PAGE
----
Use this URL to cite or link to this record in EThOS: http://ethos.bl.uk/OrderDetails.do?uin=uk.bl.ethos.601465
Title: Impact of engineered nanoparticles on aquatic microbial processes
Author: Poole, Jessica Grace
Awarding Body: University of Essex
Current Institution: University of Essex
Date of Award: 2013
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Abstract:
The recent and rapid expansion of nanotechnology is expected to benefit mankind, yet certain nanomaterials have the potential to disrupt in situ microbial communities following their rel ease into the environment. This study characterised four engineered nanomaterials (capped and uncapped silver nanoparticles (cAgNP and uAgNP), titanium dioxide nanoparticles (TiO,NP) and multi-walled carbon nanotubes (MWCNT)) and measured their toxicity to bacterial pure cultures and aquatic microbial communities, with focus on two key processes (i.e. hydrocarbon-degradation and ammonia oxidation). Whilst the TiO,NP and MWCNT were non-toxic up to 50 mg both the cAgNP and uAgNP demonstrated bacterial toxicity between 5-50 mg with differential toxic responses obseNed by a range of different bacterial species tested. In general, a greater toxic response was elicited by the smaller cAgNP compared to the larger uAgNP. Freshwater and marine microbial communities demonstrated some resilience to AgNP in terms of cell viability, enzyme activity and hydrocarbon biodegradation rates. Furthermore, microbial nitrification potential in estuarine sediments demonstrated recovery following an initial decline in response to 50 mg L·1 cAgNP. Aquatic microbial community compositions were in general, sensitive to uAgNP and cAgNP between 0.5 to 50 mg. Since the nanoparticle concentrations tested herein are greater than current predicted environmental concentrations, it is suggested that microbial-mediated processes such as hydrocarbon-deg radation and ammonia oxidation are unlikely to be impacted by exposure to AgNP at present. However, aquatic microbial community compositions may be at risk in the event of a point-source AgNP spillage, or by future environmental concentrations, if the production and use of AgNP is not properly regulated.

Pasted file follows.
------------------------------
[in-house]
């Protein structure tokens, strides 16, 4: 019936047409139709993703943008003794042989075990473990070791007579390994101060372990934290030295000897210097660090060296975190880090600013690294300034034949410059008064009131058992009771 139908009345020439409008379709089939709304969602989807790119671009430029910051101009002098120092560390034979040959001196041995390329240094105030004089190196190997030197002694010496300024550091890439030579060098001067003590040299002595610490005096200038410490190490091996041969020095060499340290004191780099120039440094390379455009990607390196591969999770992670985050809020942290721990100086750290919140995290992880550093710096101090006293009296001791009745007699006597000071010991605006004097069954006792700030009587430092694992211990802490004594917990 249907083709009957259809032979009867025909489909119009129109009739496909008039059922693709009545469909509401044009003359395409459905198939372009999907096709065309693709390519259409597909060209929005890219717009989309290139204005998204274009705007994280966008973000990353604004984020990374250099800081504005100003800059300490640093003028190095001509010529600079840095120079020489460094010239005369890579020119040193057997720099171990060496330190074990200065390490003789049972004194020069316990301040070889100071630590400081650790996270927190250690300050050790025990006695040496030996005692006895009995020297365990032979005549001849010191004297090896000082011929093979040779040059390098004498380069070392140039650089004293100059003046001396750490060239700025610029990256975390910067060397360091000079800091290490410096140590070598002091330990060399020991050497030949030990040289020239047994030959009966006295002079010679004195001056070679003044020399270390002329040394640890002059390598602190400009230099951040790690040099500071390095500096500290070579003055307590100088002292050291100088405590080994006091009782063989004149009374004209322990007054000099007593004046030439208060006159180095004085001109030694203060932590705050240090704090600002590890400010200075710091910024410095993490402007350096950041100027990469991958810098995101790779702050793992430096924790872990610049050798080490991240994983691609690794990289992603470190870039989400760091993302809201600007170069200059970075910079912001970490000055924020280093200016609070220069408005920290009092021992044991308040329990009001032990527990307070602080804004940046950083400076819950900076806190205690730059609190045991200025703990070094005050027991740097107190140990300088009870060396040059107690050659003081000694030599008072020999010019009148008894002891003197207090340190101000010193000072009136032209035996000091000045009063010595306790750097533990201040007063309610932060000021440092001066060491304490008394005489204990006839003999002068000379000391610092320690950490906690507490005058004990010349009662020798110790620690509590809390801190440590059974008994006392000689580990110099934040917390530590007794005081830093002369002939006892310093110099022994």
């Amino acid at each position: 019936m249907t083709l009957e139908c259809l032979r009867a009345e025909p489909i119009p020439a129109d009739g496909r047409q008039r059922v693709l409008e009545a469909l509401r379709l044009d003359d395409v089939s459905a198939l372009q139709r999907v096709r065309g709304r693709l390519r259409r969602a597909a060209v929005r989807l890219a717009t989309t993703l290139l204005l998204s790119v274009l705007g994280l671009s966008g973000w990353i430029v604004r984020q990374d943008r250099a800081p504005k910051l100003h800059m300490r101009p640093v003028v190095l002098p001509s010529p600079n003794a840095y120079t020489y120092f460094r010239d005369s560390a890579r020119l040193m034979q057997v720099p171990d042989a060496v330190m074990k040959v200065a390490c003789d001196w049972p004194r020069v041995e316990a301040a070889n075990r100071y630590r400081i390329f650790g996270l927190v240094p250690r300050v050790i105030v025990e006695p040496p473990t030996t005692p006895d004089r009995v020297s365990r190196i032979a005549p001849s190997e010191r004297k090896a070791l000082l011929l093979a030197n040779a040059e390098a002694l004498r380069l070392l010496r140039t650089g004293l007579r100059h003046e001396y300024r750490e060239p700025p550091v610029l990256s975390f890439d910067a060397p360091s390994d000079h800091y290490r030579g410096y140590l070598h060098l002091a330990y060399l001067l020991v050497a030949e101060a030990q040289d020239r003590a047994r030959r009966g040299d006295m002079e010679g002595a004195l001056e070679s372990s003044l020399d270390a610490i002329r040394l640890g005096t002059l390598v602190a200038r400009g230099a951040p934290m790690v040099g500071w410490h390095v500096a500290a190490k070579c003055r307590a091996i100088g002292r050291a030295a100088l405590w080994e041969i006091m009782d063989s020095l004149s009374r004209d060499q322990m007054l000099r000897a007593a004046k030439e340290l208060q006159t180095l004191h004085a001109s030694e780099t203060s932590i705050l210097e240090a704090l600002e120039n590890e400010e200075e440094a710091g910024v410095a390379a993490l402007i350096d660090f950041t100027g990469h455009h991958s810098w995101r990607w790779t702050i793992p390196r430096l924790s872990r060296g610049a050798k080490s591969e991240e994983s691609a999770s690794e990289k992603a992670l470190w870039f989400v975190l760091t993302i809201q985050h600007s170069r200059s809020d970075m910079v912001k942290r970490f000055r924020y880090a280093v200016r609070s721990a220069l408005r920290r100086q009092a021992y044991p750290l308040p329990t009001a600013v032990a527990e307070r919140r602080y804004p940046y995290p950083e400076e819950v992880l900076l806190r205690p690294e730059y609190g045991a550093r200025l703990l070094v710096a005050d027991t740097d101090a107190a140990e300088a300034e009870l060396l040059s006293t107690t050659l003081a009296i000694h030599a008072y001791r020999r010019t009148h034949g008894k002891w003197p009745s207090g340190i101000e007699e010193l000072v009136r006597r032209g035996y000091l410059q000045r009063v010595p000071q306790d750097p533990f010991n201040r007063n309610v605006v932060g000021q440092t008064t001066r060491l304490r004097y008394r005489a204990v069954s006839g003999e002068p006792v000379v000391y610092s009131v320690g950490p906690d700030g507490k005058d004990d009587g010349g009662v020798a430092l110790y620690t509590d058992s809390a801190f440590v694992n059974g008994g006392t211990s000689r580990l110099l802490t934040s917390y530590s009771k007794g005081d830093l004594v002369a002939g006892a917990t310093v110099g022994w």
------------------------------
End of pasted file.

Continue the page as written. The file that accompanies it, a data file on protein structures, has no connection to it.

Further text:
Supervisor: Not available Sponsor: Not available
Qualification Name: Thesis (Ph.D.) Qualification Level: Doctoral
EThOS ID: uk.bl.ethos.601465  DOI: Not available
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